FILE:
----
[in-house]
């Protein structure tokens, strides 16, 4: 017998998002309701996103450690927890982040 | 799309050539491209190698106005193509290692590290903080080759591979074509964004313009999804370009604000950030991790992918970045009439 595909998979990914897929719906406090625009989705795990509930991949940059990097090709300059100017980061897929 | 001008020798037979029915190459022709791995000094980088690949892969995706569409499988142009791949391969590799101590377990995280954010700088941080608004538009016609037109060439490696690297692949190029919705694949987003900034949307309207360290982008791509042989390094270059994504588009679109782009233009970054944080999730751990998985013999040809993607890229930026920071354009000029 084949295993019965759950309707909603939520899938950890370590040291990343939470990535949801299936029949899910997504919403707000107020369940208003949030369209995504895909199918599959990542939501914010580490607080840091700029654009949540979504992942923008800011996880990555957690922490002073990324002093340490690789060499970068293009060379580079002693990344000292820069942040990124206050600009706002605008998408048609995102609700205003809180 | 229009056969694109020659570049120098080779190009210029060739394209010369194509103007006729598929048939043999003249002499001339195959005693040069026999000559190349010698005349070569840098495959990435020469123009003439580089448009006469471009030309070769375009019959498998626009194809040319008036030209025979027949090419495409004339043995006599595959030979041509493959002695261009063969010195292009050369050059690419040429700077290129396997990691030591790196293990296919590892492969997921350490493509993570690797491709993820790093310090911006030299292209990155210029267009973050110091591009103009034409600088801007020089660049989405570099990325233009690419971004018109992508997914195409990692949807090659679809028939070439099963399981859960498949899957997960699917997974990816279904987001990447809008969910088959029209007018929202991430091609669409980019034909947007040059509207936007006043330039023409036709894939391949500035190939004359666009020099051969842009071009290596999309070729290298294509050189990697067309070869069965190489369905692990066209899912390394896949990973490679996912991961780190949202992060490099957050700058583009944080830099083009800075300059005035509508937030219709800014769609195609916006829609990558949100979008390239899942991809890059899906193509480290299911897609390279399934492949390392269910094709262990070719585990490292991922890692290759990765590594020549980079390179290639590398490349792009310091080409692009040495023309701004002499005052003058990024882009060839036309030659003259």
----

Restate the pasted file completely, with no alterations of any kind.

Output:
[in-house]
């Protein structure tokens, strides 16, 4: 017998998002309701996103450690927890982040 | 799309050539491209190698106005193509290692590290903080080759591979074509964004313009999804370009604000950030991790992918970045009439 595909998979990914897929719906406090625009989705795990509930991949940059990097090709300059100017980061897929 | 001008020798037979029915190459022709791995000094980088690949892969995706569409499988142009791949391969590799101590377990995280954010700088941080608004538009016609037109060439490696690297692949190029919705694949987003900034949307309207360290982008791509042989390094270059994504588009679109782009233009970054944080999730751990998985013999040809993607890229930026920071354009000029 084949295993019965759950309707909603939520899938950890370590040291990343939470990535949801299936029949899910997504919403707000107020369940208003949030369209995504895909199918599959990542939501914010580490607080840091700029654009949540979504992942923008800011996880990555957690922490002073990324002093340490690789060499970068293009060379580079002693990344000292820069942040990124206050600009706002605008998408048609995102609700205003809180 | 229009056969694109020659570049120098080779190009210029060739394209010369194509103007006729598929048939043999003249002499001339195959005693040069026999000559190349010698005349070569840098495959990435020469123009003439580089448009006469471009030309070769375009019959498998626009194809040319008036030209025979027949090419495409004339043995006599595959030979041509493959002695261009063969010195292009050369050059690419040429700077290129396997990691030591790196293990296919590892492969997921350490493509993570690797491709993820790093310090911006030299292209990155210029267009973050110091591009103009034409600088801007020089660049989405570099990325233009690419971004018109992508997914195409990692949807090659679809028939070439099963399981859960498949899957997960699917997974990816279904987001990447809008969910088959029209007018929202991430091609669409980019034909947007040059509207936007006043330039023409036709894939391949500035190939004359666009020099051969842009071009290596999309070729290298294509050189990697067309070869069965190489369905692990066209899912390394896949990973490679996912991961780190949202992060490099957050700058583009944080830099083009800075300059005035509508937030219709800014769609195609916006829609990558949100979008390239899942991809890059899906193509480290299911897609390279399934492949390392269910094709262990070719585990490292991922890692290759990765590594020549980079390179290639590398490349792009310091080409692009040495023309701004002499005052003058990024882009060839036309030659003259």